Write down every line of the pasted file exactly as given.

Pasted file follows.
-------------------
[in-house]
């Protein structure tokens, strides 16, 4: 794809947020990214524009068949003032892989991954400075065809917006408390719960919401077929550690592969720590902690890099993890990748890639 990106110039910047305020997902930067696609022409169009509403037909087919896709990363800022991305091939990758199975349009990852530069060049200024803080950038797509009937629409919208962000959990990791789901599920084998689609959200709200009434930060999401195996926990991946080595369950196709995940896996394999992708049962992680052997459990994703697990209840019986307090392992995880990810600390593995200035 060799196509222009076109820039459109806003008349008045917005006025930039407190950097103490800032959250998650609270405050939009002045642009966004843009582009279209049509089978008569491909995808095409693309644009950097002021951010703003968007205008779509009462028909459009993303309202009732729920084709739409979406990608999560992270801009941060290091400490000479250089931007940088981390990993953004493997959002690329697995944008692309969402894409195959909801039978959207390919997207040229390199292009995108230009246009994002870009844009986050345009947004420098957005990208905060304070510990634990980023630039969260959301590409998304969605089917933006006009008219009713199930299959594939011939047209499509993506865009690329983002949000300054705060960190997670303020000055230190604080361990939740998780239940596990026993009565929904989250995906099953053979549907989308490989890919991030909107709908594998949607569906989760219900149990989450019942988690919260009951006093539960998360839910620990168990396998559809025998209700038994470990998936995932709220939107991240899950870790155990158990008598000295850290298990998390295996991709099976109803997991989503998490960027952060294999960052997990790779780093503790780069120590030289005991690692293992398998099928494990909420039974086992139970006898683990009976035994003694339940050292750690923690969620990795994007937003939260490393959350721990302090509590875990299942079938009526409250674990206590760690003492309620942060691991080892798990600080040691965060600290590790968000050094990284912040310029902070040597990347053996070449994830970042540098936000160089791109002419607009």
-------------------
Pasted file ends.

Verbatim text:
[in-house]
């Protein structure tokens, strides 16, 4: 794809947020990214524009068949003032892989991954400075065809917006408390719960919401077929550690592969720590902690890099993890990748890639 990106110039910047305020997902930067696609022409169009509403037909087919896709990363800022991305091939990758199975349009990852530069060049200024803080950038797509009937629409919208962000959990990791789901599920084998689609959200709200009434930060999401195996926990991946080595369950196709995940896996394999992708049962992680052997459990994703697990209840019986307090392992995880990810600390593995200035 060799196509222009076109820039459109806003008349008045917005006025930039407190950097103490800032959250998650609270405050939009002045642009966004843009582009279209049509089978008569491909995808095409693309644009950097002021951010703003968007205008779509009462028909459009993303309202009732729920084709739409979406990608999560992270801009941060290091400490000479250089931007940088981390990993953004493997959002690329697995944008692309969402894409195959909801039978959207390919997207040229390199292009995108230009246009994002870009844009986050345009947004420098957005990208905060304070510990634990980023630039969260959301590409998304969605089917933006006009008219009713199930299959594939011939047209499509993506865009690329983002949000300054705060960190997670303020000055230190604080361990939740998780239940596990026993009565929904989250995906099953053979549907989308490989890919991030909107709908594998949607569906989760219900149990989450019942988690919260009951006093539960998360839910620990168990396998559809025998209700038994470990998936995932709220939107991240899950870790155990158990008598000295850290298990998390295996991709099976109803997991989503998490960027952060294999960052997990790779780093503790780069120590030289005991690692293992398998099928494990909420039974086992139970006898683990009976035994003694339940050292750690923690969620990795994007937003939260490393959350721990302090509590875990299942079938009526409250674990206590760690003492309620942060691991080892798990600080040691965060600290590790968000050094990284912040310029902070040597990347053996070449994830970042540098936000160089791109002419607009």